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In Brown v. Board of Education, Topeka (1954), the U.S. Supreme Court overruled the “separate but equal” doctrine that it had articulated in the late 19th century in Plessy v. Ferguson (1896). This “separate but equal” doctrine became the legal basis for racial segregation in schools, colleges, universities, and the wider American society. In Brown, the Court, building on its earlier precedent from disputes in higher education, declared that racially segregated schools violated the Equal Protection Clause of the Fourteenth Amendment.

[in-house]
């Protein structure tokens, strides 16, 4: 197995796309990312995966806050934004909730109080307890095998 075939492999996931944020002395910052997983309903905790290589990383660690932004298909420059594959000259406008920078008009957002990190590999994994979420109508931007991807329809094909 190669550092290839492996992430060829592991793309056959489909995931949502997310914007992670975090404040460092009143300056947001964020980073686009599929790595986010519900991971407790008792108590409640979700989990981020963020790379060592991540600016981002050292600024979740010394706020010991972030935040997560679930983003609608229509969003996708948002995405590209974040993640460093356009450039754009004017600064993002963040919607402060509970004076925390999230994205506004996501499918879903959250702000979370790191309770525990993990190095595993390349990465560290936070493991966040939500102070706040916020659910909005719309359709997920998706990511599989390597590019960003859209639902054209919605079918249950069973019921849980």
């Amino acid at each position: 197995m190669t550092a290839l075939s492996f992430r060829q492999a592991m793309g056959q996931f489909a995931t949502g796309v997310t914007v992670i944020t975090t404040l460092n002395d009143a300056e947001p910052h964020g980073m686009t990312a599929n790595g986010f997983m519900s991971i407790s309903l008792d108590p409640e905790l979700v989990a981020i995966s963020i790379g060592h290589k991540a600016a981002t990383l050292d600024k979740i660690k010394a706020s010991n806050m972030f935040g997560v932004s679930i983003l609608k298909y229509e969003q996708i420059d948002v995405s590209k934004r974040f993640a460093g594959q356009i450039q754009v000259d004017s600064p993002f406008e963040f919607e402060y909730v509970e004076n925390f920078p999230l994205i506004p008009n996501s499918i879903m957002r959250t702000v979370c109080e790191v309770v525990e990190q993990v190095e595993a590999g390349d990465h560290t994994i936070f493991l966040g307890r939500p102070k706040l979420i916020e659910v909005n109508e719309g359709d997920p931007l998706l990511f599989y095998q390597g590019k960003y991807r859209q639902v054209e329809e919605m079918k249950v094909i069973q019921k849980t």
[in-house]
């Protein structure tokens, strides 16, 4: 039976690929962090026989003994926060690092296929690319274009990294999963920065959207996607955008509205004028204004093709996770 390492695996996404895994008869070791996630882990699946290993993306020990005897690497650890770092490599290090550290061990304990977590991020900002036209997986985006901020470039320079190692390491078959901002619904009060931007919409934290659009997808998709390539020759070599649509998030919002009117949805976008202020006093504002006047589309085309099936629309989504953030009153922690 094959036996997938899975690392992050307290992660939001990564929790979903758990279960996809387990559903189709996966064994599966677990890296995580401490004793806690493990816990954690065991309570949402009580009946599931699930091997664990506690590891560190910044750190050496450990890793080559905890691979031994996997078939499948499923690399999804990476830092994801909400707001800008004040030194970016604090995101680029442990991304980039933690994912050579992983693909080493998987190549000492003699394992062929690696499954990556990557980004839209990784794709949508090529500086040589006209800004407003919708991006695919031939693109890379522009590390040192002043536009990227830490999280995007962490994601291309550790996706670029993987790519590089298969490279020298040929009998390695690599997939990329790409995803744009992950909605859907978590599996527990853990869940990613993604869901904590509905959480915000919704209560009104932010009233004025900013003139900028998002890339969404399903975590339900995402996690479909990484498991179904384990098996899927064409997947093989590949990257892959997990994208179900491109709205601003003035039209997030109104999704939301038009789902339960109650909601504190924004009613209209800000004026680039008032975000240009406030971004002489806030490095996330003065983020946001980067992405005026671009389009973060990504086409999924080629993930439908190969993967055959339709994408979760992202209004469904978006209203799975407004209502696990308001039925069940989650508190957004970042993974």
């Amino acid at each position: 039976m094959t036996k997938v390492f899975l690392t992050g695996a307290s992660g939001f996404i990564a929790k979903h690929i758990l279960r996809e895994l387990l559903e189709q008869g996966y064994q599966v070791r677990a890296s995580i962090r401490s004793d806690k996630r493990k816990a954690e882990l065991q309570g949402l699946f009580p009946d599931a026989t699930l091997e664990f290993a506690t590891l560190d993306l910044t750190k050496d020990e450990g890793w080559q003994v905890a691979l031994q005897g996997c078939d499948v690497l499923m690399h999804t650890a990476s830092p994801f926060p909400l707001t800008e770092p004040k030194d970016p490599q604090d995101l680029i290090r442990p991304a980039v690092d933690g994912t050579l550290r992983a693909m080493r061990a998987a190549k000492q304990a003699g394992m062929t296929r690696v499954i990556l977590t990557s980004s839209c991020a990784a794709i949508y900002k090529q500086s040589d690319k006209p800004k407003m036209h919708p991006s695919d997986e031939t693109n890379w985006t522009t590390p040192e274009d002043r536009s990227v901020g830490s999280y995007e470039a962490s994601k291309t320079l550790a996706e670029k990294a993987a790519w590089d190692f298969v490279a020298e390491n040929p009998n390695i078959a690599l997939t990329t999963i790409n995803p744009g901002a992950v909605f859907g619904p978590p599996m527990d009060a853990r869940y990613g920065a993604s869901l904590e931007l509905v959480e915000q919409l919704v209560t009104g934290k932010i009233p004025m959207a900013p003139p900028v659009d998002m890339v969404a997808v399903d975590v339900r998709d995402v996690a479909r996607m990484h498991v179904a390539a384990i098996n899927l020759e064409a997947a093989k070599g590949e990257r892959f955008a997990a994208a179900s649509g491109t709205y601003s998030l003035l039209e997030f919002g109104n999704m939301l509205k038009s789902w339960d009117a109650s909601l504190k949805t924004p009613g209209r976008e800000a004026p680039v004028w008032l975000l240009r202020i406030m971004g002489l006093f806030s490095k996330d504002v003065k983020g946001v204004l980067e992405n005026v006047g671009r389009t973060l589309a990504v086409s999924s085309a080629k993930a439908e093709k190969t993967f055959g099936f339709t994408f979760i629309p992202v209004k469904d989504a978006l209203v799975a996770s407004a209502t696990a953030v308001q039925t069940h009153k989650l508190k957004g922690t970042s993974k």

Less well known than Brown is a series of earlier cases in which the Supreme Court undermined racial segregation in higher education: Missouri ex rel. Gaines v. Canada (1938) and the companion cases of McLaurin v. Oklahoma State Regents for Higher Education (1950) and Sweatt ...

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